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Annual Energy Outlook 2022

Release Date: March 3, 2022 Next Release Date: February 2023 AEO Narrative PDF
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As coal and nuclear generating capacity retire, new capacity additions come largely from wind and solar technologies

Renewable technologies account for the majority of the projected capacity additions

Figure 18.

Figure 18

Renewable electric generating technologies account for over 57% of the approximately 1,000 gigawatts (GW) of cumulative capacity additions that we project in the Reference case from 2021 to 2050. This large share is a result of not only declining capital costs, but also continuing legislative incentives, such as state renewable portfolio standard (RPS) targets and the extension of federal and state tax credits. Although wind capacity is added steadily throughout the projection period, much less wind capacity is added than solar. Solar capacity accounts for 47% of electric generating capacity additions, and wind accounts for about 10%. Generating technologies fueled by natural gas make up most of the remaining share of new capacity additions (39%), some of which is used to generate electricity when intermittent wind and solar resources are not available.

Solar accounts for the majority of U.S. capacity additions in most regions. The majority of coal and nuclear retirements come from the Mid-Continent, PJM, and Southeast regions

Figure 19.

Figure 19

Solar generating capacity grows steadily across all regions of the United States in the Reference case. Some regions build diurnal storage capacity to support larger daily price fluctuations from the solar capacity additions. We project that California will add nearly 13 GW of diurnal storage power capacity through 2050 in the Reference case, compared with 8.4 GW of natural gas-fired generation capacity. PJM and the West are the only regions that add more natural gas capacity than solar capacity, but these regions also show high growth in solar. Cheaper solar and wind energy, accompanied by natural gas-fired plants, replaces coal and nuclear in the Mid-Continent, PJM, and Southeast regions. Solar’s share of total U.S. capacity increases from 7% in 2020 to 29% in 2050. About 70% of solar additions are utility-scale PV power plants, and 30% come from end-use PV such as residential and commercial rooftop solar installations.

Figure 20.

Figure 20

Wind additions are largely tied to policy

The Reference case assumes the production tax credit (PTC) for wind will be available through 2024, following a one-year extension in 2020. Although capital costs for wind continue to decline throughout the projection period, most projected wind additions take advantage of available federal tax credits. Nearly half of cumulative wind capacity additions from 2021 to 2050 occur before the PTC expires for projects coming online after 2025. The steadier pace of solar additions reflects, in part, the continued availability of a 10% investment tax credit (ITC), which has no fixed expiration date after 2026, when the current 30% phases out.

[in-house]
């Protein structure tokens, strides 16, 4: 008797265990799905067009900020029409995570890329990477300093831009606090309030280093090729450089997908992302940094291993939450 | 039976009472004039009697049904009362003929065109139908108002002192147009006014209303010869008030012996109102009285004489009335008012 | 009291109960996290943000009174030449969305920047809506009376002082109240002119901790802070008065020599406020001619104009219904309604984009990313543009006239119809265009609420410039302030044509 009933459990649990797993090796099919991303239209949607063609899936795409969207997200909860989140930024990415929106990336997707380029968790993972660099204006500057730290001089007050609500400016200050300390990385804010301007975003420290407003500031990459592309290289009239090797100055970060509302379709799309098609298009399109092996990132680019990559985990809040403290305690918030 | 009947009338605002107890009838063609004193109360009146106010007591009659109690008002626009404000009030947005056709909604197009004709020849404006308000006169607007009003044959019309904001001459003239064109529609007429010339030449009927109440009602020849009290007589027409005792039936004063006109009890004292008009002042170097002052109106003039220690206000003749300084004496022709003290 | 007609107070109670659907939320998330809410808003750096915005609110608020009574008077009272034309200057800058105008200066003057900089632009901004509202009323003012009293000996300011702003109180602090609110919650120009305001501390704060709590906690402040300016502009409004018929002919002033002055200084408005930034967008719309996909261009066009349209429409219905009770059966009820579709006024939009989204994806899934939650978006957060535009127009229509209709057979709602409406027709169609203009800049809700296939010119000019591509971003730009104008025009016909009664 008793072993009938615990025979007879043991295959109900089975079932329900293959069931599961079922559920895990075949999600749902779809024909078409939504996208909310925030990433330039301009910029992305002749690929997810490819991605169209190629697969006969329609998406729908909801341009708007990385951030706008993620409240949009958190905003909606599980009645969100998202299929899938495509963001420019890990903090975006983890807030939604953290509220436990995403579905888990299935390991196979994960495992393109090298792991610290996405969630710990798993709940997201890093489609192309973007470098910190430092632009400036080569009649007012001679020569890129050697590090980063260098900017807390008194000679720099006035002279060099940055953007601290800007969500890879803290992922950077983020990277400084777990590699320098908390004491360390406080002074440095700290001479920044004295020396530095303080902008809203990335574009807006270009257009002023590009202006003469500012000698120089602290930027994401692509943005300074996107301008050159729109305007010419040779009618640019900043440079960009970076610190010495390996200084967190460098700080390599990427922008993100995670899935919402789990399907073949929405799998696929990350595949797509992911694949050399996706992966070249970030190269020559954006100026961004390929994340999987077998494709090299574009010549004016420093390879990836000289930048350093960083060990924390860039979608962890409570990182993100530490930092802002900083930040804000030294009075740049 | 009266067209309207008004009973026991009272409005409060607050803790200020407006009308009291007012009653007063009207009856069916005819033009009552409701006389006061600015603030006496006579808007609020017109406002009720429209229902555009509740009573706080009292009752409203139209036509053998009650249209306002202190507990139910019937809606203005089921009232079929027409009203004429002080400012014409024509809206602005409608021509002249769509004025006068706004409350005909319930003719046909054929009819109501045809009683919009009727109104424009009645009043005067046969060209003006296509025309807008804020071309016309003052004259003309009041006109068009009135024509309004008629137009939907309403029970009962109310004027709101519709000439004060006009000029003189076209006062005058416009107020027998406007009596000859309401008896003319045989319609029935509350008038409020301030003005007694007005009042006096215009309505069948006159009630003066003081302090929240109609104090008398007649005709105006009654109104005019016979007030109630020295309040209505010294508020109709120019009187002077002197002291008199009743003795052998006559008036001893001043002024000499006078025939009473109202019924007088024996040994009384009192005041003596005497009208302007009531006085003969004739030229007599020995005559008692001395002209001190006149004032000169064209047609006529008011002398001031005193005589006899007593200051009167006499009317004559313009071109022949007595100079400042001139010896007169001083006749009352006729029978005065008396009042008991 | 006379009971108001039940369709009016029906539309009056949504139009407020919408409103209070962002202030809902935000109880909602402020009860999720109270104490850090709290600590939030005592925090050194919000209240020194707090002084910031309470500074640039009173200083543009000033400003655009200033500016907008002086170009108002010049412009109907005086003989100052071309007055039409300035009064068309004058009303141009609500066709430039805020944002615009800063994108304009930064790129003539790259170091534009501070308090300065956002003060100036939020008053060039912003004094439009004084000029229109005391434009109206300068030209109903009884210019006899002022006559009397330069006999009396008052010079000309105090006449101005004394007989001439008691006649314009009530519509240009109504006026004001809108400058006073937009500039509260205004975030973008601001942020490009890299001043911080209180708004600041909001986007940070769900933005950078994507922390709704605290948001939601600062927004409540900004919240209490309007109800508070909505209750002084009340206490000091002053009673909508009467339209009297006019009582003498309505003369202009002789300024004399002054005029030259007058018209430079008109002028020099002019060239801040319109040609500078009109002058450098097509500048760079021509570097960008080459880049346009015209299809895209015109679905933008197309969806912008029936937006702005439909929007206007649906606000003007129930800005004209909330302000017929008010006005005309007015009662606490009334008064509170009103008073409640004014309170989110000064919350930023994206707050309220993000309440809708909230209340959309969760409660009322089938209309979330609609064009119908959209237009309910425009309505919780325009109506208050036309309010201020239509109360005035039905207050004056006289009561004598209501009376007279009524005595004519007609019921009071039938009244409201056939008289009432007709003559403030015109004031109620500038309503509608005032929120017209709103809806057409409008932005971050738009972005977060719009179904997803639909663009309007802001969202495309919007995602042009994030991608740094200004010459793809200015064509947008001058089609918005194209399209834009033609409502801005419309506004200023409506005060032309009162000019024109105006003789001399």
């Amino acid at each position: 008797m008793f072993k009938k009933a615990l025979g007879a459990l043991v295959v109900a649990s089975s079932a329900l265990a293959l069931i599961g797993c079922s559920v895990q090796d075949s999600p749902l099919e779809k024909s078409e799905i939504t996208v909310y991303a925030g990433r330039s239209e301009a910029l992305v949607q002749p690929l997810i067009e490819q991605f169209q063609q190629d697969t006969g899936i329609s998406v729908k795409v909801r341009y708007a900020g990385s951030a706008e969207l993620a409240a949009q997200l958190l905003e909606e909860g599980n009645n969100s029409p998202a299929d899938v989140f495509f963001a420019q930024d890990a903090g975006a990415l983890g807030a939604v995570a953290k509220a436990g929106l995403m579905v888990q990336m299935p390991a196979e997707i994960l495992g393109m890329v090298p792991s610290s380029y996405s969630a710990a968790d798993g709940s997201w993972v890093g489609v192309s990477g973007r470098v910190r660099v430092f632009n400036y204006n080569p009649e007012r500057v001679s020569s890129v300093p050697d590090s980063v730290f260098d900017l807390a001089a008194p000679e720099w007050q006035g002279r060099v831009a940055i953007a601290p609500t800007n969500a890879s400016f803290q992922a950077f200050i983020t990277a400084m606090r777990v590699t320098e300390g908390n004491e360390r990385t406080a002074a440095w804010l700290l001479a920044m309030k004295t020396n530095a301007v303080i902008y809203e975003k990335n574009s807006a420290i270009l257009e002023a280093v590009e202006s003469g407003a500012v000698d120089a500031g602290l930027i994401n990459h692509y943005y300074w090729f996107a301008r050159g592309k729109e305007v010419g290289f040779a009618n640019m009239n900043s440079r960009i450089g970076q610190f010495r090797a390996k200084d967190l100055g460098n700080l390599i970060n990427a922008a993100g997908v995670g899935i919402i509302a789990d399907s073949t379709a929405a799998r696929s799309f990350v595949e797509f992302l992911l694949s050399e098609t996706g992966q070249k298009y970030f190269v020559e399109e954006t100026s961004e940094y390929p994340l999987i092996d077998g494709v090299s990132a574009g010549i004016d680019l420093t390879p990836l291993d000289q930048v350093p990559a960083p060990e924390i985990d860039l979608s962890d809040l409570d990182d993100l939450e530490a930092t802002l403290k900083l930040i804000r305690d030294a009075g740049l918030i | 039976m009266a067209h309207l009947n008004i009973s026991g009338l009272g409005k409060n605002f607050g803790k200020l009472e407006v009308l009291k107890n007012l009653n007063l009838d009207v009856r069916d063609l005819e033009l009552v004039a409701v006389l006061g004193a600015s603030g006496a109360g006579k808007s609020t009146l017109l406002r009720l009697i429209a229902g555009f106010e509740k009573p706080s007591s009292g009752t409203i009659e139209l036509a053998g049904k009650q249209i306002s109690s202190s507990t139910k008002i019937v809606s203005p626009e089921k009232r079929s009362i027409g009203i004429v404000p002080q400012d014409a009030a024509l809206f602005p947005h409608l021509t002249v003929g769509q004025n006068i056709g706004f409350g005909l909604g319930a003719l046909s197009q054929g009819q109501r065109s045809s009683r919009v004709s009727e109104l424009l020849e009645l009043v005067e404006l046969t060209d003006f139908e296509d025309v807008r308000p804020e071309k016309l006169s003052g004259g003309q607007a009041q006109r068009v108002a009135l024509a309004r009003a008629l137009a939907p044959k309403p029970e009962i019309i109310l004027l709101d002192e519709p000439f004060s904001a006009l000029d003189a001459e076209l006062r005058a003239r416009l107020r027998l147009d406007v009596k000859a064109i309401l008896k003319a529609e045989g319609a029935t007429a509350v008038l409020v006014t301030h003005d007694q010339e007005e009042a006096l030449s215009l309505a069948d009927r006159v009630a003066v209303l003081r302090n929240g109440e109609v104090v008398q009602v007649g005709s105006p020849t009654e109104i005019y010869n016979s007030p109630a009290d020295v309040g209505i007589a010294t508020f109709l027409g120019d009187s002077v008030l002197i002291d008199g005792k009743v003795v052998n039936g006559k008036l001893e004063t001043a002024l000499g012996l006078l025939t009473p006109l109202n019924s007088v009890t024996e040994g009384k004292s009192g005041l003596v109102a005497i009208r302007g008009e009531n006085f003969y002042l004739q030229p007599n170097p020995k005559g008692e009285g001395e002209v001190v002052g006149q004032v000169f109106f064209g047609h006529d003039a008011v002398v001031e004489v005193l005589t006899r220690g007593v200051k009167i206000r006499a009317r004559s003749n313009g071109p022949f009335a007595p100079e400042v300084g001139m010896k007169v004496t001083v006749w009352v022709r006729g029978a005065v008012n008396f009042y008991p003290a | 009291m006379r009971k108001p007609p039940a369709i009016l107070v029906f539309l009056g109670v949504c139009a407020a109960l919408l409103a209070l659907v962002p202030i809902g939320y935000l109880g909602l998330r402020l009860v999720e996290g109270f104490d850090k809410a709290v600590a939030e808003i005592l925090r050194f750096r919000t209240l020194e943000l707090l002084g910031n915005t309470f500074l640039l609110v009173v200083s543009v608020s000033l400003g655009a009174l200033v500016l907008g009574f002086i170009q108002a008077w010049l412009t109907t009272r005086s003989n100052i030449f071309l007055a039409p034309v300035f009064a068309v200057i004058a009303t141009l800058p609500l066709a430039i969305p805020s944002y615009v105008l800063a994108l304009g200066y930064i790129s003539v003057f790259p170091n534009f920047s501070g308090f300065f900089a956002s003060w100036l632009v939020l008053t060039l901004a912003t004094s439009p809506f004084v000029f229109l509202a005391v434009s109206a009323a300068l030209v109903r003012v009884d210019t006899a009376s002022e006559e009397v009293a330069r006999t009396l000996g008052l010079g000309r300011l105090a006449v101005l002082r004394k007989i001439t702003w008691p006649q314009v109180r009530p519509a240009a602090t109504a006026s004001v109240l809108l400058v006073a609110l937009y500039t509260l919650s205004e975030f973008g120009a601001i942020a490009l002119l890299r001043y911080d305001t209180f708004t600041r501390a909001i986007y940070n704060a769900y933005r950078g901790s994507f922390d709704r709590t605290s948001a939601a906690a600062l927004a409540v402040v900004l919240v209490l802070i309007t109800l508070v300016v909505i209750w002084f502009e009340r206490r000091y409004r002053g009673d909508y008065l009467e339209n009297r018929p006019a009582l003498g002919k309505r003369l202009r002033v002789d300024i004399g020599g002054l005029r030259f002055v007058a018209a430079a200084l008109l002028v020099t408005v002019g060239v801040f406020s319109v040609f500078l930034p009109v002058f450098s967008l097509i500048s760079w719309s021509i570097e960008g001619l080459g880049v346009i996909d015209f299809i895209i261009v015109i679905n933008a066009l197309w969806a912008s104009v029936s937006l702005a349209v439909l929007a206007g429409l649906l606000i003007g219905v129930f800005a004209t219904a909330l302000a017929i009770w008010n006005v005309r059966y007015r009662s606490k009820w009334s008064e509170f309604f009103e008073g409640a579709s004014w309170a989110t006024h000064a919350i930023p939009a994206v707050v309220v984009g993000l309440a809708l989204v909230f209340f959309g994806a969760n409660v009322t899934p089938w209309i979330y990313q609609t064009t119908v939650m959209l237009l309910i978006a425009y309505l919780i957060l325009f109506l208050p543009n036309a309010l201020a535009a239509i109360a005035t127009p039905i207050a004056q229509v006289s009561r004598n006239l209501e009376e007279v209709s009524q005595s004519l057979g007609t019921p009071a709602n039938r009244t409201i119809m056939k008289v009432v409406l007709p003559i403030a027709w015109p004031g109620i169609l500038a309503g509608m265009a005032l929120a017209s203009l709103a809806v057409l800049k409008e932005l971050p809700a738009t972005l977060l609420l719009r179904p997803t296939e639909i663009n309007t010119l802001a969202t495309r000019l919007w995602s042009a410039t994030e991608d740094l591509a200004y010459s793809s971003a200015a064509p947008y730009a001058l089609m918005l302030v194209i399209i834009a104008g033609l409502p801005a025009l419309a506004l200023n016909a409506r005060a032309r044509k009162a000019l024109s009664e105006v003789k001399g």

Natural gas continues to have the largest share of fossil fuel capacity additions in all regions

Although renewable electric-generating technologies account for about 60% of cumulative capacity additions throughout the projection period in the Reference case, natural gas-fired capacity accounts for almost the entire remaining balance of additions—about 40% through 2050. These natural gas-fired generator additions are almost evenly split between combined-cycle technologies and combustion turbines, which both provide energy and help balance the intermittent output from wind and solar generators.

Coal-fired generating unit retirements largely take place by 2030

EPA’s Affordable Clean Energy (ACE) rule (84 FR 32520) was vacated by the U.S. Court of Appeals for the District of Columbia Circuit on January 19, 2021. This has been incorporated into the Reference case, leading some plants that retired in the AEO2021 Reference case to continue operating past 2025. Despite that development, the Reference case still shows substantial coal plant retirements, most of which take place by 2030. Those retirements are a result of both regulatory measures and market factors. In particular, low natural gas prices in the early years of the projection period contribute to the retirements of coal-fired plants and nuclear plants. Natural gas-fired generation sets power prices in wholesale electricity markets most of the time, and the lower natural gas prices affect the profitability of coal and nuclear units, which have high fixed costs. In addition, owners of many coal-fired plants have announced closings as part of meeting goals to decarbonize their systems.

The civil nuclear credit program, passed as part of the Infrastructure Investment and Jobs Act, supports continued use of existing nuclear power facilities. This act, along with several state support programs, provides out-of-market payments that will likely keep reactors in affected regions profitable over the next 5–10 years. We project nuclear capacity retirements to occur after 2030, partially because we assume that these plants will no longer receive those credit payments when the current legislation expires.

Renewable electric generating technologies account for over 57% of the approximately 1,000 gigawatts (GW) of cumulative capacity additions that we project in the Reference case from 2021 to 2050.